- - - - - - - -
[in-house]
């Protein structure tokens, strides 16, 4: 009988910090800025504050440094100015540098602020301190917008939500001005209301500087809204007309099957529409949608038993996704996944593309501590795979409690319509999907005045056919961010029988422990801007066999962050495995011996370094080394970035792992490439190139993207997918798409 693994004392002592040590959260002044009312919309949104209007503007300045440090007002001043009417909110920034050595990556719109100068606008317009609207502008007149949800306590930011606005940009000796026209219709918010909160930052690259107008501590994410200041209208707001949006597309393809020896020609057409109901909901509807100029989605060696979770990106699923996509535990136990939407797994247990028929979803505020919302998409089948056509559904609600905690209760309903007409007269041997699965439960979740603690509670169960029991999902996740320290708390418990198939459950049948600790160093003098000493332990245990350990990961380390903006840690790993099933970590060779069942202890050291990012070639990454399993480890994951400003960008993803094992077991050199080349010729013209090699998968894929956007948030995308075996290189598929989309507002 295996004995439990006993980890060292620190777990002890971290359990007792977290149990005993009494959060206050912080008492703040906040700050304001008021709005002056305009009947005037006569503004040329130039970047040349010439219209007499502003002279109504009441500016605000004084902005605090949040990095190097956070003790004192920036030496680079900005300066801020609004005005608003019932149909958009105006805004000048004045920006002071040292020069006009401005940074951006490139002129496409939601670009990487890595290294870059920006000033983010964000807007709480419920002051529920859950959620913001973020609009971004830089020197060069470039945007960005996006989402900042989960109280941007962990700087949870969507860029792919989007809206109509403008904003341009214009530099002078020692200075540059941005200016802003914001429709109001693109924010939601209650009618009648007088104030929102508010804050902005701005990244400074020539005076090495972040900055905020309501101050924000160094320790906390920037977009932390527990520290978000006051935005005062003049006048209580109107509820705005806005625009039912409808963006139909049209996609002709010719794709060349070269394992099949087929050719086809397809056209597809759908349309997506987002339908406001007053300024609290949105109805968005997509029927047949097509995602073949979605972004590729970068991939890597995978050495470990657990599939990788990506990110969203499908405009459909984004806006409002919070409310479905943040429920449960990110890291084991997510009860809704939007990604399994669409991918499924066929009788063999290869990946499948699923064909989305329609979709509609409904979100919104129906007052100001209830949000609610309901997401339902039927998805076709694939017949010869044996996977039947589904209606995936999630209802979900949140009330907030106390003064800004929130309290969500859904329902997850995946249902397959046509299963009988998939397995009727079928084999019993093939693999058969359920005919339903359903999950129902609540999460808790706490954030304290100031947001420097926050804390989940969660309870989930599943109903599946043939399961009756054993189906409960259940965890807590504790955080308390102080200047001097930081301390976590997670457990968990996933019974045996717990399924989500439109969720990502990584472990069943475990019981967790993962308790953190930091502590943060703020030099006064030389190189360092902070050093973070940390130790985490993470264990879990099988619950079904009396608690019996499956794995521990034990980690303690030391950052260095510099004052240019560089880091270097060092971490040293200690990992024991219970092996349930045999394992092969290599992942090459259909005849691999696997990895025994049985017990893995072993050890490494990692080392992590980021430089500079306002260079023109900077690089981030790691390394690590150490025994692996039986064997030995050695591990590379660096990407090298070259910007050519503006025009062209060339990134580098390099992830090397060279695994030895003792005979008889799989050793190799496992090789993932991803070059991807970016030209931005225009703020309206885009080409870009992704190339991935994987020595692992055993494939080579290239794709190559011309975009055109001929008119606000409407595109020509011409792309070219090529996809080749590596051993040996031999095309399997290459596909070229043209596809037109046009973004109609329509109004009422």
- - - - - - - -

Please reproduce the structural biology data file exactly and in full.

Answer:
[in-house]
């Protein structure tokens, strides 16, 4: 009988910090800025504050440094100015540098602020301190917008939500001005209301500087809204007309099957529409949608038993996704996944593309501590795979409690319509999907005045056919961010029988422990801007066999962050495995011996370094080394970035792992490439190139993207997918798409 693994004392002592040590959260002044009312919309949104209007503007300045440090007002001043009417909110920034050595990556719109100068606008317009609207502008007149949800306590930011606005940009000796026209219709918010909160930052690259107008501590994410200041209208707001949006597309393809020896020609057409109901909901509807100029989605060696979770990106699923996509535990136990939407797994247990028929979803505020919302998409089948056509559904609600905690209760309903007409007269041997699965439960979740603690509670169960029991999902996740320290708390418990198939459950049948600790160093003098000493332990245990350990990961380390903006840690790993099933970590060779069942202890050291990012070639990454399993480890994951400003960008993803094992077991050199080349010729013209090699998968894929956007948030995308075996290189598929989309507002 295996004995439990006993980890060292620190777990002890971290359990007792977290149990005993009494959060206050912080008492703040906040700050304001008021709005002056305009009947005037006569503004040329130039970047040349010439219209007499502003002279109504009441500016605000004084902005605090949040990095190097956070003790004192920036030496680079900005300066801020609004005005608003019932149909958009105006805004000048004045920006002071040292020069006009401005940074951006490139002129496409939601670009990487890595290294870059920006000033983010964000807007709480419920002051529920859950959620913001973020609009971004830089020197060069470039945007960005996006989402900042989960109280941007962990700087949870969507860029792919989007809206109509403008904003341009214009530099002078020692200075540059941005200016802003914001429709109001693109924010939601209650009618009648007088104030929102508010804050902005701005990244400074020539005076090495972040900055905020309501101050924000160094320790906390920037977009932390527990520290978000006051935005005062003049006048209580109107509820705005806005625009039912409808963006139909049209996609002709010719794709060349070269394992099949087929050719086809397809056209597809759908349309997506987002339908406001007053300024609290949105109805968005997509029927047949097509995602073949979605972004590729970068991939890597995978050495470990657990599939990788990506990110969203499908405009459909984004806006409002919070409310479905943040429920449960990110890291084991997510009860809704939007990604399994669409991918499924066929009788063999290869990946499948699923064909989305329609979709509609409904979100919104129906007052100001209830949000609610309901997401339902039927998805076709694939017949010869044996996977039947589904209606995936999630209802979900949140009330907030106390003064800004929130309290969500859904329902997850995946249902397959046509299963009988998939397995009727079928084999019993093939693999058969359920005919339903359903999950129902609540999460808790706490954030304290100031947001420097926050804390989940969660309870989930599943109903599946043939399961009756054993189906409960259940965890807590504790955080308390102080200047001097930081301390976590997670457990968990996933019974045996717990399924989500439109969720990502990584472990069943475990019981967790993962308790953190930091502590943060703020030099006064030389190189360092902070050093973070940390130790985490993470264990879990099988619950079904009396608690019996499956794995521990034990980690303690030391950052260095510099004052240019560089880091270097060092971490040293200690990992024991219970092996349930045999394992092969290599992942090459259909005849691999696997990895025994049985017990893995072993050890490494990692080392992590980021430089500079306002260079023109900077690089981030790691390394690590150490025994692996039986064997030995050695591990590379660096990407090298070259910007050519503006025009062209060339990134580098390099992830090397060279695994030895003792005979008889799989050793190799496992090789993932991803070059991807970016030209931005225009703020309206885009080409870009992704190339991935994987020595692992055993494939080579290239794709190559011309975009055109001929008119606000409407595109020509011409792309070219090529996809080749590596051993040996031999095309399997290459596909070229043209596809037109046009973004109609329509109004009422």